But biblical meditation is really radically different from all that – so much so, in fact, that they should have different words entirely to describe biblical meditation vs. every other form of meditation. The Hebrew word for meditation is sîyach, see’-akh, and it comes from a word that means to talk – when that word is translated as “meditate,” in the Bible, it is usually in a Hebrew verb stem/form called the polel, and in that case it means to muse, ponder, or, quite literally talk to yourself. This word appears at least seven times in Psalm 119, including these verses:
I will meditate on your precepts
and think about your ways. Psalm 119:15
I will lift up my hands to your commands,
which I love, and will meditate on your statutes. Psalm 119:48
How I love your instruction!
It is my meditation all day long.
98 Your command makes me wiser than my enemies,
for it is always with me.
99 I have more insight than all my teachers
because your decrees are my meditation. Psalm 119:97-99
I am awake through each watch of the night
to meditate on your promise. Psalm 119:148
Notice especially that the FOCUS of biblical meditation is radically different from other forms of meditation. Biblical meditation is focused on God’s Word. The goal is not to empty the mind. The goal is not to calm the spirit, nor to become one with your surroundings, nor to focus on your breathing, or still your thoughts, or anything like that. The goal is to focus in on God’s Word – thinking about it, musing over it, chewing on it, pondering it, and talking to yourself about it. Christian meditation is THINKING deeply, focusing sharply on the TRUTHS of GOD’S WORD.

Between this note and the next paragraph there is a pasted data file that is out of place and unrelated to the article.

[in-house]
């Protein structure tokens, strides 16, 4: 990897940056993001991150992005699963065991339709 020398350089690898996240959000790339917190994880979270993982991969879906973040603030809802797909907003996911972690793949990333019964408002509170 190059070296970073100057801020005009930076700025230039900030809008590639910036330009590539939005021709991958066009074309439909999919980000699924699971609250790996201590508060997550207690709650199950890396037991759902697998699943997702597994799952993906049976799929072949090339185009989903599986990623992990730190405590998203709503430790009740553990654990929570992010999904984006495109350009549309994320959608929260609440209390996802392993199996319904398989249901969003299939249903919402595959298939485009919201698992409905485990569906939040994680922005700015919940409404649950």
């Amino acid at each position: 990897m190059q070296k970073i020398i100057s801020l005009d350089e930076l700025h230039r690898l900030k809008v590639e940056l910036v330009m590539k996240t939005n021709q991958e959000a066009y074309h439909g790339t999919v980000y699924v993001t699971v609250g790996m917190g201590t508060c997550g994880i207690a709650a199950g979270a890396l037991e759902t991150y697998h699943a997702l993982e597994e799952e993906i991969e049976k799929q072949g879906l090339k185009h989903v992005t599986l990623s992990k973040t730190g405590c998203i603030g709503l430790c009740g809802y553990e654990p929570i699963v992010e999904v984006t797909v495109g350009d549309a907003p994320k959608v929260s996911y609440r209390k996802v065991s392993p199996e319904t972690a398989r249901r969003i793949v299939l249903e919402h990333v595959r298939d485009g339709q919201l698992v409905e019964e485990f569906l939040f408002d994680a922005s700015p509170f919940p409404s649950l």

In meditation, the Word goes from a shallow place, barely on the surface of the soil of our hearts, to a much deeper place where it can take root.
Consider this analogy – think about a cup of tea. One dip of the tea bag into the water does not make tea. Hearing the Word is one dip of the Word into our mind and thinking, Reading is maybe like two dips, Memorization is a few more dips…meditation on a particular passage is even more – the Word of God soaking into our thinking like a tea bag soaks into hot water. The end result is that our thoughts and emotions have been changed – transformed by God’s Word. Here Charles Spurgeon commends the practice of biblical meditation to us, and compares it to bodily exercise:
THOSE who would be in health do not sit still in their houses to breathe such air as may come to them, but they walk abroad and seek out rural and elevated spots that they may inhale the invigorating breezes; and thus those godly souls who would be in a vigorous spiritual state, do not merely think upon such holy doctrines as may come into their minds in the ordinary course of thought, but they give time to meditation, they walk abroad in the fields of truth, and endeavour to climb the heights of gospel promises. It is said that Enoch walked with God: here is not an idle but an active communion. The road to bodily health is said to be a footpath, and the way to spiritual health is to exercise one’s self in holy contemplation.